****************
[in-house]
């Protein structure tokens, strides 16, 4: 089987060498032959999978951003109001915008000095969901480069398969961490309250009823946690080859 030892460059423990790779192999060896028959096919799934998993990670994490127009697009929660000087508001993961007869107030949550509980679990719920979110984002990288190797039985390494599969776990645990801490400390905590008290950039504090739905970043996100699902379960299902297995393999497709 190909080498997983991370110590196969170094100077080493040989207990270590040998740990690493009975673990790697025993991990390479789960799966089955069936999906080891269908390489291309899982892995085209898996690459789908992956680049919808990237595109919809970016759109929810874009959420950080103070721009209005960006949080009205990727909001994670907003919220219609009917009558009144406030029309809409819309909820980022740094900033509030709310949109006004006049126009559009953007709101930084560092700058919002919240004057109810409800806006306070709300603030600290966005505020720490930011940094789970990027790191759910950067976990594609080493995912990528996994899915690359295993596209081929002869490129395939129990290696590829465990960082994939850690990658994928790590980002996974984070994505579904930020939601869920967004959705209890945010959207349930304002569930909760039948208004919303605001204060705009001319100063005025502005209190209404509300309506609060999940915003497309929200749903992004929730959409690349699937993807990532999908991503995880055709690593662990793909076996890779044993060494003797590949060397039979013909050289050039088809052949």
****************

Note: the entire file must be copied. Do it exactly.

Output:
[in-house]
């Protein structure tokens, strides 16, 4: 089987060498032959999978951003109001915008000095969901480069398969961490309250009823946690080859 030892460059423990790779192999060896028959096919799934998993990670994490127009697009929660000087508001993961007869107030949550509980679990719920979110984002990288190797039985390494599969776990645990801490400390905590008290950039504090739905970043996100699902379960299902297995393999497709 190909080498997983991370110590196969170094100077080493040989207990270590040998740990690493009975673990790697025993991990390479789960799966089955069936999906080891269908390489291309899982892995085209898996690459789908992956680049919808990237595109919809970016759109929810874009959420950080103070721009209005960006949080009205990727909001994670907003919220219609009917009558009144406030029309809409819309909820980022740094900033509030709310949109006004006049126009559009953007709101930084560092700058919002919240004057109810409800806006306070709300603030600290966005505020720490930011940094789970990027790191759910950067976990594609080493995912990528996994899915690359295993596209081929002869490129395939129990290696590829465990960082994939850690990658994928790590980002996974984070994505579904930020939601869920967004959705209890945010959207349930304002569930909760039948208004919303605001204060705009001319100063005025502005209190209404509300309506609060999940915003497309929200749903992004929730959409690349699937993807990532999908991503995880055709690593662990793909076996890779044993060494003797590949060397039979013909050289050039088809052949």